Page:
US Oil Rig Count Surges By Most In 7 Months - Will Shale Show Restraint?

Just as we suggested, US oil rig counts surged last week, tracking the lagged uptick in WTI prices and suggesting production's upward path will continue (after last week's weather-impacted drop).

US Oil Rig Count rose 10 to 752 last week - the most since June 2017...


The question is - as's Nick Cunningham asks (and answers) - Will Shale restrain itself?

Brent recently hit $70 per barrel and WTI surpassed $64.50, and oil executives from the Middle East to Texas no doubt popped some champagne. The big question is whether or not U.S. shale will spoil the party by ramping up production to extraordinary heights, setting off another downturn.

The EIA made headlines a few days ago when it predicted that U.S. oil production would surge this year and next, topping 11 million barrels per day by the end of 2019.

But shale executives repeatedly promised their shareholders that they would be prudent this time around, eschewing a drill-no-matter-what mentality that so often led to higher levels of debt…and ultimately to lower oil prices. Shale executives repeatedly insisted in 2017 that they would not return to an aggressive drilling stance even if oil prices surged.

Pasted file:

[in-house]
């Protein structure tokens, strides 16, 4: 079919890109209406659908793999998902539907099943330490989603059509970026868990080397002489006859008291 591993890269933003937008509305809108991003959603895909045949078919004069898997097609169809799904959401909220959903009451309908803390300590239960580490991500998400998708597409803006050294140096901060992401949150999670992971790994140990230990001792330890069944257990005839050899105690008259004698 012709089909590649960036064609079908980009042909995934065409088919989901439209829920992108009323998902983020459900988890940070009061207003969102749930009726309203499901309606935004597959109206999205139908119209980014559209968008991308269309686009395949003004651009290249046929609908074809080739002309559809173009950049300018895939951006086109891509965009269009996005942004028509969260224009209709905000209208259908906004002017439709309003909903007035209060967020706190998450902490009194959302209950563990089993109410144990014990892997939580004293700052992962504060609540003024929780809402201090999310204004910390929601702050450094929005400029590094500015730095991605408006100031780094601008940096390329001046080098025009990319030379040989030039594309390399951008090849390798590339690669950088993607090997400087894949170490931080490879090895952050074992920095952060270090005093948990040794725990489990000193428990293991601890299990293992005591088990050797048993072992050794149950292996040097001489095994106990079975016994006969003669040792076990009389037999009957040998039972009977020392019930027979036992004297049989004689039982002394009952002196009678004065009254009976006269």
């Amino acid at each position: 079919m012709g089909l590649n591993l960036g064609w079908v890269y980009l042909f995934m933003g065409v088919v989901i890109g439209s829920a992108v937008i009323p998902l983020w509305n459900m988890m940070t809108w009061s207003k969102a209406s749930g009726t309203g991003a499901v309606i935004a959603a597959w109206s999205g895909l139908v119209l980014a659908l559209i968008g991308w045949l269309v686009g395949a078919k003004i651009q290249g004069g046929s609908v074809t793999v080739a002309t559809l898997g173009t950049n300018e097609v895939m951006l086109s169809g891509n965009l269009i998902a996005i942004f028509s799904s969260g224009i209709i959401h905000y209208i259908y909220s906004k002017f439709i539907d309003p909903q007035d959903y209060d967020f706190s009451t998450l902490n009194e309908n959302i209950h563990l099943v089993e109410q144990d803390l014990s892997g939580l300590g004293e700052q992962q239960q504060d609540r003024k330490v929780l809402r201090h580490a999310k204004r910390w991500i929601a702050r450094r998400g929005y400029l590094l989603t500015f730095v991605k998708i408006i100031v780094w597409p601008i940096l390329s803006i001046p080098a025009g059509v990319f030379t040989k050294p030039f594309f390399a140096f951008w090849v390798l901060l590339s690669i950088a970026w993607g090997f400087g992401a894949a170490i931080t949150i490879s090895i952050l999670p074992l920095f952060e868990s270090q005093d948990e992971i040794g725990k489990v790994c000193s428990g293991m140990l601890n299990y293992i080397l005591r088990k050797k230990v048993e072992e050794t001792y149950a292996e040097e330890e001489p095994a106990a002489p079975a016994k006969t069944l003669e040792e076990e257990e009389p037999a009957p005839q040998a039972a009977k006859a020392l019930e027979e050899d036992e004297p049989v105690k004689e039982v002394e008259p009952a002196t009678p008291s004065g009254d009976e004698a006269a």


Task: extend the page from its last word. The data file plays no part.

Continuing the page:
We will soon find out if oil in the mid-$60s can entice shale drillers to shed their caution and jump back into action in a dramatic way. For its part, Goldman Sachs seems to believe the promises from the shale industry.

The investment bank said that at an industry conference in Miami on January 10-11, shale executives reiterated their strategies of caution. “Shale producers are largely not looking to use $60+ oil in their budgets and spoke more proactively about debt paydown, corporate returns and returning cash to shareholders.”

This newfound restraint would contribute to still more gains in oil prices, the investment bank said. “With Discipline along with Demand and Disruptions (the 3 Ds) key drivers of Energy equity sentiment, we see potential for a grind higher as long as datapoints are favorable,” Goldman wrote. Global oil demand is set to grow at a robust rate this year, and a series of disruptions could keep supply offline in places like Venezuela, Iraq, Iran, Libya and Nigeria.

It remains to be seen if Goldman, along with the rest of us, are being taken for a ride by the shale industry. The investment bank said that guidance announcements in February will be “key” to figuring out if shale drillers will follow through on their promises of restraint for 2018.